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Health Care Reform Could be Too Expensive to Pull Off

As Congress grapples with how to feasibly pay for a serious overhaul of the nation’s health care sector, which makes up nearly 17 percent of the U.S. gross domestic product, health economist James Capretta urged the American public to keep an eye on the country’s annual growth rate of retirement.

“Baby boom retirement is going to have a huge impact on health care costs over the long run,” Capretta said today at a Heritage Foundation-sponsored reporter roundtable. “It’s already a very explosive budgetary situation that we’re in. That’s the context in which health reform is being discussed,” said Capretta, a fellow with the Ethics and Public Policy Center.

Already, the federal government runs two health entitlement programs (Medicare for the elderly and disabled and Medicaid for the poor) that have been growing faster than GDP virtually every year since their inception in 1965, Capretta said. “We’re now about to create another entitlement that is absent of any forward-thinking budget decisions that are hard and controversial,” he noted.

Last week’s $1 trillion price tag for Sen. Edward Kennedy’s health care legislation “rocked” Congress, with the Senate Finance Committee scrambling to redraft its legislation to offer a budget-neutral reform plan. Some health care experts question if reform efforts will now “crash and burn” after the sticker shock of the Congressional Budget Office’s estimated cost for Kennedy’s bill — especially since this estimate didn’t include any projected costs for a public health insurance plan.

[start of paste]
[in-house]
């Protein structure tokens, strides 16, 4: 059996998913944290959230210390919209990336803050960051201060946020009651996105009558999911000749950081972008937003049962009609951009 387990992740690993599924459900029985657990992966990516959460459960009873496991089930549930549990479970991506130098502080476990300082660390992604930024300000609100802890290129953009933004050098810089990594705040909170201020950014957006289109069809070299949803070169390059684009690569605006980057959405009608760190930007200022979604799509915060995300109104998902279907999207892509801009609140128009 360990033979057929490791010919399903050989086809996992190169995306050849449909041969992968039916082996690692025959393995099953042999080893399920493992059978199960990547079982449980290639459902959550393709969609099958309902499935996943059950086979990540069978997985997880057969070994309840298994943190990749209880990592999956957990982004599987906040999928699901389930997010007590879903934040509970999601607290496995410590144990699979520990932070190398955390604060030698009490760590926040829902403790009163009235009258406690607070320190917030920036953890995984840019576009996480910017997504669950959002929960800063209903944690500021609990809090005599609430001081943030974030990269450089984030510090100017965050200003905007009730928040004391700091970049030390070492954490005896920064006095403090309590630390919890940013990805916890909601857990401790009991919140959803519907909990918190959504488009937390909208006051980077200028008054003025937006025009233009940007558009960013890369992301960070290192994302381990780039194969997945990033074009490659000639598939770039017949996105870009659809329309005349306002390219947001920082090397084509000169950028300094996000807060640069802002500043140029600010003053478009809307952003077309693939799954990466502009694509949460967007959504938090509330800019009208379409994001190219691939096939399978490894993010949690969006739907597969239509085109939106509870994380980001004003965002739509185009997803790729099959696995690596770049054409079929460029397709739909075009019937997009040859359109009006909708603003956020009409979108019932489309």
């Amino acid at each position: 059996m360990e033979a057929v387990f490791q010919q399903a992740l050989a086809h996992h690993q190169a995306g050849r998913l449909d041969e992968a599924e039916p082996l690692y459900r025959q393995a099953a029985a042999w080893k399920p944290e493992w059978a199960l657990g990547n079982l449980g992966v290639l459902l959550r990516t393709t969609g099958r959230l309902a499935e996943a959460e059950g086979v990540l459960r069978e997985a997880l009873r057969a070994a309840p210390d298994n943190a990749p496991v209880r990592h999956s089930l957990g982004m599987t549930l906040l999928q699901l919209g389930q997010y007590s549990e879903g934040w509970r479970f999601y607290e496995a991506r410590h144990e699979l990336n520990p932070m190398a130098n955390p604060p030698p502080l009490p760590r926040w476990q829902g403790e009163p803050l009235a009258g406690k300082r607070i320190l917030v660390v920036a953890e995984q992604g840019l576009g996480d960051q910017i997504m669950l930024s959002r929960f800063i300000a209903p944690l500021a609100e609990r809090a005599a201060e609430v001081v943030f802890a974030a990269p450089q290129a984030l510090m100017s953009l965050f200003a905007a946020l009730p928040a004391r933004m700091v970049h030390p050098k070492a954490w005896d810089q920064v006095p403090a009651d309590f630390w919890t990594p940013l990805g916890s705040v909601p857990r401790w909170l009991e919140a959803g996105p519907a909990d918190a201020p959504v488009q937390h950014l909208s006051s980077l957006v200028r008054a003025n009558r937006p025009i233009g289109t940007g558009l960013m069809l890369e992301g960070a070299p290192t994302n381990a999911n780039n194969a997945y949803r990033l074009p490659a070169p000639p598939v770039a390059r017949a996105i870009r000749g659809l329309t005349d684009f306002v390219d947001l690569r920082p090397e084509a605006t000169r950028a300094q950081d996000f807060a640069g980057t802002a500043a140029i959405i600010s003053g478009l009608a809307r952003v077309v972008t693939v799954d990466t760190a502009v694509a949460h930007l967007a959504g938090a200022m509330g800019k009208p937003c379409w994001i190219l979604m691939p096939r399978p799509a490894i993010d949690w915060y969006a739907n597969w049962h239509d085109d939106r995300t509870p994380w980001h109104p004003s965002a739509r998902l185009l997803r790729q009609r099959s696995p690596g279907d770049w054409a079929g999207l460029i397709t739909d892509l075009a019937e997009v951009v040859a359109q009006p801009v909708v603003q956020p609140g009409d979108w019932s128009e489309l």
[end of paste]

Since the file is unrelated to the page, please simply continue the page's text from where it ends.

But Len Nichols, director of New America Foundation’s health policy program, said the price tag is just about right to give health coverage access to the roughly 46 million uninsured Americans. “It’s a 10-year number that when you divide out with the GDP is about .8 percent of it,” he said at the reporter roundtable. While advocating that Congress can’t “write a blank check on health reform,” Nichols argued the cost of doing nothing would be greater down the road.

In an effort to put more cost savings on the table, Capretta noted that President Barack Obama has proposed cutting Medicare and Medicaid reimbursement rates for doctors, hospitals and other health care providers by an additional $313 billion over 10 years. Those cuts come on top of $309 billion President Obama called for in his 2010 budget to Congress, creating a total $622 billion reduction in Medicare and Medicaid reimbursements over the next decade.

The proposed reductions signal how the government would finance a public health insurance plan offered to Americans younger than 65, Capretta said. “These across-the-board cuts would mean every licensed provider would be paid the same.” Squeezing out these kinds of savings from Medicare alone could jeopardize senior citizens’ access to doctors and prescription drug choice.

Whatever solution Congress does decide upon to pay for health care reform, it will need broad bipartisan support, Nichols said. “If one side demands a certain budget on health care spending that’s not bipartisan, the other side will scream bloody murder.” Without bipartisanship, “health care reform is totally vulnerable.”


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